Fixed Bayonets! (1951)

Fixed Bayonets! (1951)

“Hey, look what I found — dry socks!”

During the Korean War, a platoon tasked with tricking the Communists into thinking their forces are not retreating navigate icy cold conditions while a fearful corporal (Richard Basehart) worries that his superiors — including hard-nosed Sgt. Rock (Gene Evans) — will die and leave him in charge of his men.

Genres, Themes, Actors, and Directors:

  • Cowardice
  • Korean War
  • Richard Basehart Films
  • Sam Fuller Films
  • Soldiers

Response to Peary’s Review:
Peary writes that this “action-filled, intelligent war movie” — “written and directed by Sam Fuller” — clearly shows Fuller’s “war experience” given “the believable dialogue between soldiers and the intricate military strategy they conceive.” He notes that this “film is about the responsibility of being a soldier; it doesn’t matter if a soldier is scared or brave, for heroics will come about only if one one does the job.” He asserts that while there are “many fine moments,” there are “none better than when all the soldiers put their bare feet together for protection against frostbite and one foot, which no longer has feeling, has no claimaint.”

I would argue that the minefield scene — in which Basehart is forced to test his own mettle, inch by harrowing inch — is right up there in terms of most memorable moments:

Peary challenges us to “try to pick… out” James Dean (in his first, uncredited role), which is possible with careful scrutiny:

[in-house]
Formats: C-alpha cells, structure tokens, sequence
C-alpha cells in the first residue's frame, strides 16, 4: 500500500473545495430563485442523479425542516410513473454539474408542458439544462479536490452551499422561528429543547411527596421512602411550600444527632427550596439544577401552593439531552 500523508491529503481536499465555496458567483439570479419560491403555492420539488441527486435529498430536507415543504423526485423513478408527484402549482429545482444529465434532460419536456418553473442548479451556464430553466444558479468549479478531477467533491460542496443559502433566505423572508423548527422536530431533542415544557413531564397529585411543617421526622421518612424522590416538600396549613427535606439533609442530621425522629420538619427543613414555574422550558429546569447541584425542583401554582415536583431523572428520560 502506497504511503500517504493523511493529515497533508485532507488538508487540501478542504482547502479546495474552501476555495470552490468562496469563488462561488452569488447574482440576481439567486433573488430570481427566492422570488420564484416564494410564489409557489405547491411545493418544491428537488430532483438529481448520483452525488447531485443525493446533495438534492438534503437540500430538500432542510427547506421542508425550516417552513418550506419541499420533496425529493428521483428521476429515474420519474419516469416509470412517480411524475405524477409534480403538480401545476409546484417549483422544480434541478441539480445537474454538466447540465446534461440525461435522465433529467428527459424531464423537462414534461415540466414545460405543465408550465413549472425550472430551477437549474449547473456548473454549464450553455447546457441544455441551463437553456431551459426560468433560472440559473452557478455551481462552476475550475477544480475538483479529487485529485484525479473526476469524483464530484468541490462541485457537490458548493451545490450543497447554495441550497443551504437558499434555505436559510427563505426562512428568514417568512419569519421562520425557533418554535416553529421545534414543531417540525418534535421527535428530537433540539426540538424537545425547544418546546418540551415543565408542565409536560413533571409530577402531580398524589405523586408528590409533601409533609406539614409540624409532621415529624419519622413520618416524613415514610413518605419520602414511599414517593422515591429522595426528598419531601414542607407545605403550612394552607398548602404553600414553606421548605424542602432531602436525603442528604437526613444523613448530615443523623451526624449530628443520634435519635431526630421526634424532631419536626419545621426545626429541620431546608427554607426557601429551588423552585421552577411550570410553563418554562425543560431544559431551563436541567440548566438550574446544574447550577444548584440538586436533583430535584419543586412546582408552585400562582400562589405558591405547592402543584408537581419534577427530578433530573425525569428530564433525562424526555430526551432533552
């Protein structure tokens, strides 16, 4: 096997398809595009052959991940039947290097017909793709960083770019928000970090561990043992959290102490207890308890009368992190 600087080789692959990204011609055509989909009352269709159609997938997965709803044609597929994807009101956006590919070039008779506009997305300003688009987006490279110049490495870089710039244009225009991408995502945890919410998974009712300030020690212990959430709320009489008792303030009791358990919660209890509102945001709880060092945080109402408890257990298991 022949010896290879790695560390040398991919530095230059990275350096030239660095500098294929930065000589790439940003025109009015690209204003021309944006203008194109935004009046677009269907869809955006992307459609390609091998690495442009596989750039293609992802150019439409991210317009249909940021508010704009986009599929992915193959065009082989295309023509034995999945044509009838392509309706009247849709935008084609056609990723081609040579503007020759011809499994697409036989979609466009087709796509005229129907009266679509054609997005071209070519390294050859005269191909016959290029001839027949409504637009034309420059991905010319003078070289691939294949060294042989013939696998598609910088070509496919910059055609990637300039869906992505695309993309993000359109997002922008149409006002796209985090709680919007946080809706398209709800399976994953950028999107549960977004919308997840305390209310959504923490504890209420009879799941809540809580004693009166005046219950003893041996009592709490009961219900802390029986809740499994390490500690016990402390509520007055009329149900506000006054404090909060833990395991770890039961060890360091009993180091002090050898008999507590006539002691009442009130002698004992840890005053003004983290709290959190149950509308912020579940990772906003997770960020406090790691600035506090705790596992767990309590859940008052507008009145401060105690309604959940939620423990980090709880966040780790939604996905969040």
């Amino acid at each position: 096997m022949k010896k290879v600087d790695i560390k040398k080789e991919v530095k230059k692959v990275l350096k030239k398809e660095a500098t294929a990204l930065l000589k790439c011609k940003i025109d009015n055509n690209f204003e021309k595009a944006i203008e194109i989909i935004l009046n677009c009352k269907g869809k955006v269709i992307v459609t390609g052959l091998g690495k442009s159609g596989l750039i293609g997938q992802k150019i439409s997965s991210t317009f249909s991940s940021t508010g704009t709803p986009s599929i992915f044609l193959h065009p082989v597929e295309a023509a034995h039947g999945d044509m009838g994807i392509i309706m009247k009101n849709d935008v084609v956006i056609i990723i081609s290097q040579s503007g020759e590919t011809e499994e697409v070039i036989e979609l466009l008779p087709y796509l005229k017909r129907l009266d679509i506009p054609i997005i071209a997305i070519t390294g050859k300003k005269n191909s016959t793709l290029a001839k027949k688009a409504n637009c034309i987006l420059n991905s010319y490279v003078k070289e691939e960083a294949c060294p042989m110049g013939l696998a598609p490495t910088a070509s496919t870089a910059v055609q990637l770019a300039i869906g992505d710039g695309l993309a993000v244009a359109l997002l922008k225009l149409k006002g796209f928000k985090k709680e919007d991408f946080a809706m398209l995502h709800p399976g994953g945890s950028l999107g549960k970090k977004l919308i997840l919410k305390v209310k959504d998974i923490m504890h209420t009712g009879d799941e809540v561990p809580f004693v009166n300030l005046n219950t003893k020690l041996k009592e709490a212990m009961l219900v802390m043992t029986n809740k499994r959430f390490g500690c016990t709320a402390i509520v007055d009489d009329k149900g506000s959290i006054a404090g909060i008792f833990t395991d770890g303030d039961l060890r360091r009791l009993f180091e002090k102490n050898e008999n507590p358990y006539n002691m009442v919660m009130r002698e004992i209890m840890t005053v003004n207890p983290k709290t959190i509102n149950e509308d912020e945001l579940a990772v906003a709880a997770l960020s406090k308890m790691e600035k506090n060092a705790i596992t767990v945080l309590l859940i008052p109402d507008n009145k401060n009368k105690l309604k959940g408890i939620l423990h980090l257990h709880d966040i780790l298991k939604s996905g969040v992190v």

Overall, this compact thriller tells an effectively authentic tale of survival and bravery under extreme duress, and remains well worth a look.

Notable Performances, Qualities, and Moments:

  • Fine performances by the ensemble cast
  • Lucien Ballard’s cinematography

Must See?
Yes, as a nifty wartime action flick by a master director.


  • Good Show
  • Important Director


One thought on “Fixed Bayonets! (1951)

  1. Rewatch. Must-see, as one of Fuller’s strongest films.

    Working with a tight, sharp, authentic-sounding Fuller script, the film gets fine ensemble work from the cast, exhibits stellar camerawork by Ballard (impressive for a low-budget film made on a soundstage) and effective editing. It’s economic, suspense-filled, memorable filmmaking, building to a solid finish.

    The TCM website quotes Fuller’s own cogent thoughts on the film: “My yarn included stuff I’d lived through on the front lines, such as the risk of frostbite in freezing weather, an officer’s misgivings about having to order his men into danger, and a soldier’s fear about pulling the trigger. ‘You take care of her,’ says one of my characters, looking at his M1, ‘and she’ll take care of you.’ I’d heard my sergeant say that again and again. …I firmly believed that the only way to honor GIs at war was by showing the truth. There’s nothing romantic about the infantry. If you survive, you’ll be proud of having been a foot soldier until the day you die. As it turned out, the army would request permission to show ‘Fixed Bayonets!’ in their own training schools.”

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